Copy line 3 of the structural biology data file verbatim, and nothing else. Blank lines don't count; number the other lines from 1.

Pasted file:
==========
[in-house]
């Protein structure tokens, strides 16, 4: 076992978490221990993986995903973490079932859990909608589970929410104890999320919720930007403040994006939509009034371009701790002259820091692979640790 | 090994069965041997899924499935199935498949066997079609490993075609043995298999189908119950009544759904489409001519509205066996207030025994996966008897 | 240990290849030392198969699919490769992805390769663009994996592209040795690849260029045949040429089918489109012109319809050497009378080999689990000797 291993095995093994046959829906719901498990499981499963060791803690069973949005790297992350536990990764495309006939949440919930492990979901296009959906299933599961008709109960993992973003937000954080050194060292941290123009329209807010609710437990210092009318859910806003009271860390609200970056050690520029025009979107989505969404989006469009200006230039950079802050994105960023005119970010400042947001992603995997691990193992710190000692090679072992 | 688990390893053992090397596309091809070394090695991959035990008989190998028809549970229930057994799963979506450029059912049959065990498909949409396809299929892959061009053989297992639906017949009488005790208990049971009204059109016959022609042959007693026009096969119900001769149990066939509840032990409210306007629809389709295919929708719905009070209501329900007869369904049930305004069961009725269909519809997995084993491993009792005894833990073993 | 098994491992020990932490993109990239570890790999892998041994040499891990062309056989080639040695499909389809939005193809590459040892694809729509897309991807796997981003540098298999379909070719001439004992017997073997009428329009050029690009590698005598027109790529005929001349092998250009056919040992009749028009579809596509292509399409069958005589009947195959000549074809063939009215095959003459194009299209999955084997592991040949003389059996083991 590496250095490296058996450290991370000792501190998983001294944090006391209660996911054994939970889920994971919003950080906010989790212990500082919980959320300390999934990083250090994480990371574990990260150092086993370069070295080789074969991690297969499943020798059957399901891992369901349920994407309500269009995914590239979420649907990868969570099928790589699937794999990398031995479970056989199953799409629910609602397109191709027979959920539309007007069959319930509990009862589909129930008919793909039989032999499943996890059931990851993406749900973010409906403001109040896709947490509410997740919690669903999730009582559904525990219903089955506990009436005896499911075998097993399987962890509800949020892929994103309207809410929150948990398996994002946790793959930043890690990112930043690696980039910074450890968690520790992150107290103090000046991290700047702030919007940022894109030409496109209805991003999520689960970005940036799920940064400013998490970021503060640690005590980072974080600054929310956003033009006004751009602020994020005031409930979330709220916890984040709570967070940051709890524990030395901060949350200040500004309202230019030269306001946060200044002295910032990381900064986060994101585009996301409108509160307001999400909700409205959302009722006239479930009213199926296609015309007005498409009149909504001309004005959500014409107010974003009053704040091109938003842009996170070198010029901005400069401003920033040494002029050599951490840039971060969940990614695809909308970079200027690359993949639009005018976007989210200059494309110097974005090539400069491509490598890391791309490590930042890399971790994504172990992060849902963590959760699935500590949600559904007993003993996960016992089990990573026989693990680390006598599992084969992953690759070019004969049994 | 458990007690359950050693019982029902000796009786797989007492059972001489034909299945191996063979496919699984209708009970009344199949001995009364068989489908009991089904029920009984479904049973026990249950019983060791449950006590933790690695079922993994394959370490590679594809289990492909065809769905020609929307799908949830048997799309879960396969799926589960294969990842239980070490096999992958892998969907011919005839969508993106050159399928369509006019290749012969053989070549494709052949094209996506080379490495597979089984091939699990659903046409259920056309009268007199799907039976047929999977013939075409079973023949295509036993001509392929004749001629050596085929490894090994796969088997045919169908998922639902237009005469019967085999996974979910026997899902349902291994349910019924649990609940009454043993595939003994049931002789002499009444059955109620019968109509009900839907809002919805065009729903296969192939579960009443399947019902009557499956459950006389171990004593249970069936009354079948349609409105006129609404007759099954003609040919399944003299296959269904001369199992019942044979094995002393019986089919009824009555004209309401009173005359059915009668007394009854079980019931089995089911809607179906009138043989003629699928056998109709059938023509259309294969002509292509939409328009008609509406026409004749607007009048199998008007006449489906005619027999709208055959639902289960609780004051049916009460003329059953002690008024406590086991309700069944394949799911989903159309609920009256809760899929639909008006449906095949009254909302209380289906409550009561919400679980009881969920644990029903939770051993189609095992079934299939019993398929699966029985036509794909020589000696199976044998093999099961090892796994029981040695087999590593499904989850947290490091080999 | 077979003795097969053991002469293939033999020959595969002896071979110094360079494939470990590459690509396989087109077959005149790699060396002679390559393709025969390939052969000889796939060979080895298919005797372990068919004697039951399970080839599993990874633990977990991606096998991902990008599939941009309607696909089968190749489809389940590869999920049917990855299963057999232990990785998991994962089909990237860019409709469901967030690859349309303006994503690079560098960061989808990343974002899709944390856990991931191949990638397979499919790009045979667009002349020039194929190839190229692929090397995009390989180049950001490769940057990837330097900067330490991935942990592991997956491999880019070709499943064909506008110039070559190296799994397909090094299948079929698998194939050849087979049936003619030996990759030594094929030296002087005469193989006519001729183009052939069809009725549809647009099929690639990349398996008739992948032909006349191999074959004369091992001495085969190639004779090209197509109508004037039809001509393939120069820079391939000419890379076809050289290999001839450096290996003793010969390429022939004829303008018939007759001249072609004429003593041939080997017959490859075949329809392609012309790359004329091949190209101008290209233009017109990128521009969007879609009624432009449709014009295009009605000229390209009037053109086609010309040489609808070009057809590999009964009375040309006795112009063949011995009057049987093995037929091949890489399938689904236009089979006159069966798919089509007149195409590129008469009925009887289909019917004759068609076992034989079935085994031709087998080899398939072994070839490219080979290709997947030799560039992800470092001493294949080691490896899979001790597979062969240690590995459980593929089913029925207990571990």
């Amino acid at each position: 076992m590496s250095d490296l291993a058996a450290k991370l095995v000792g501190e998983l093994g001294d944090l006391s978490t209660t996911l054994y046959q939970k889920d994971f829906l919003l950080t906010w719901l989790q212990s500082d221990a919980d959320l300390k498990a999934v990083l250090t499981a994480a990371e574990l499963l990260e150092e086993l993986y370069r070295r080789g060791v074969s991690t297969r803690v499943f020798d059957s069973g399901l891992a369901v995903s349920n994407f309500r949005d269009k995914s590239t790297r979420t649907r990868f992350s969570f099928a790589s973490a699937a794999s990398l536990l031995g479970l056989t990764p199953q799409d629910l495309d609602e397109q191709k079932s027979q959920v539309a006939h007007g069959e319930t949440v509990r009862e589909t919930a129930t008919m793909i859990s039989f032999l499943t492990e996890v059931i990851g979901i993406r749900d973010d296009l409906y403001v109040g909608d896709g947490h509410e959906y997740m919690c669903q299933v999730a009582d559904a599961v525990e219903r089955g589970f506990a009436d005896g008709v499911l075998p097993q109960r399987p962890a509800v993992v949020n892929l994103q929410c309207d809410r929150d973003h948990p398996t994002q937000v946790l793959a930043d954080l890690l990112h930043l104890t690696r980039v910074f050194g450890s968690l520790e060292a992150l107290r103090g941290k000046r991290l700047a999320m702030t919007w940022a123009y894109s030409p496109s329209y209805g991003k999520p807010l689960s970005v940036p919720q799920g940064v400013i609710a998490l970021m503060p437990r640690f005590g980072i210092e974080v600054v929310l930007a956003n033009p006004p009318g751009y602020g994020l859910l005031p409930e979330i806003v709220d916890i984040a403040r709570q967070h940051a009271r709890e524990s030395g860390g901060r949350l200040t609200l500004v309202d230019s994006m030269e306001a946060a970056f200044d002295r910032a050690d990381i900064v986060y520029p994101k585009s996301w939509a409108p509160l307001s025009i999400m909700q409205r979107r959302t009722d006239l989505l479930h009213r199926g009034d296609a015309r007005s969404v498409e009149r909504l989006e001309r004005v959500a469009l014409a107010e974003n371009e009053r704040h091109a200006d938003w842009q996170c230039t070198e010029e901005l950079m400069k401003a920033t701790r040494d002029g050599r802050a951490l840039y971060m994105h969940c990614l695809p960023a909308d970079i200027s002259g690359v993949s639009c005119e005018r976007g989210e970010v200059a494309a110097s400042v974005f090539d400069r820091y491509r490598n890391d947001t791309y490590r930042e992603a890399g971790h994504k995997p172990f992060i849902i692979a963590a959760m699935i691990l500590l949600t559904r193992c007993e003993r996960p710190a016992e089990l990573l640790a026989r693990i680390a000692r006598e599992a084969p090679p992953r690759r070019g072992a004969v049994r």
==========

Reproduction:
């Amino acid at each position: 076992m590496s250095d490296l291993a058996a450290k991370l095995v000792g501190e998983l093994g001294d944090l006391s978490t209660t996911l054994y046959q939970k889920d994971f829906l919003l950080t906010w719901l989790q212990s500082d221990a919980d959320l300390k498990a999934v990083l250090t499981a994480a990371e574990l499963l990260e150092e086993l993986y370069r070295r080789g060791v074969s991690t297969r803690v499943f020798d059957s069973g399901l891992a369901v995903s349920n994407f309500r949005d269009k995914s590239t790297r979420t649907r990868f992350s969570f099928a790589s973490a699937a794999s990398l536990l031995g479970l056989t990764p199953q799409d629910l495309d609602e397109q191709k079932s027979q959920v539309a006939h007007g069959e319930t949440v509990r009862e589909t919930a129930t008919m793909i859990s039989f032999l499943t492990e996890v059931i990851g979901i993406r749900d973010d296009l409906y403001v109040g909608d896709g947490h509410e959906y997740m919690c669903q299933v999730a009582d559904a599961v525990e219903r089955g589970f506990a009436d005896g008709v499911l075998p097993q109960r399987p962890a509800v993992v949020n892929l994103q929410c309207d809410r929150d973003h948990p398996t994002q937000v946790l793959a930043d954080l890690l990112h930043l104890t690696r980039v910074f050194g450890s968690l520790e060292a992150l107290r103090g941290k000046r991290l700047a999320m702030t919007w940022a123009y894109s030409p496109s329209y209805g991003k999520p807010l689960s970005v940036p919720q799920g940064v400013i609710a998490l970021m503060p437990r640690f005590g980072i210092e974080v600054v929310l930007a956003n033009p006004p009318g751009y602020g994020l859910l005031p409930e979330i806003v709220d916890i984040a403040r709570q967070h940051a009271r709890e524990s030395g860390g901060r949350l200040t609200l500004v309202d230019s994006m030269e306001a946060a970056f200044d002295r910032a050690d990381i900064v986060y520029p994101k585009s996301w939509a409108p509160l307001s025009i999400m909700q409205r979107r959302t009722d006239l989505l479930h009213r199926g009034d296609a015309r007005s969404v498409e009149r909504l989006e001309r004005v959500a469009l014409a107010e974003n371009e009053r704040h091109a200006d938003w842009q996170c230039t070198e010029e901005l950079m400069k401003a920033t701790r040494d002029g050599r802050a951490l840039y971060m994105h969940c990614l695809p960023a909308d970079i200027s002259g690359v993949s639009c005119e005018r976007g989210e970010v200059a494309a110097s400042v974005f090539d400069r820091y491509r490598n890391d947001t791309y490590r930042e992603a890399g971790h994504k995997p172990f992060i849902i692979a963590a959760m699935i691990l500590l949600t559904r193992c007993e003993r996960p710190a016992e089990l990573l640790a026989r693990i680390a000692r006598e599992a084969p090679p992953r690759r070019g072992a004969v049994r």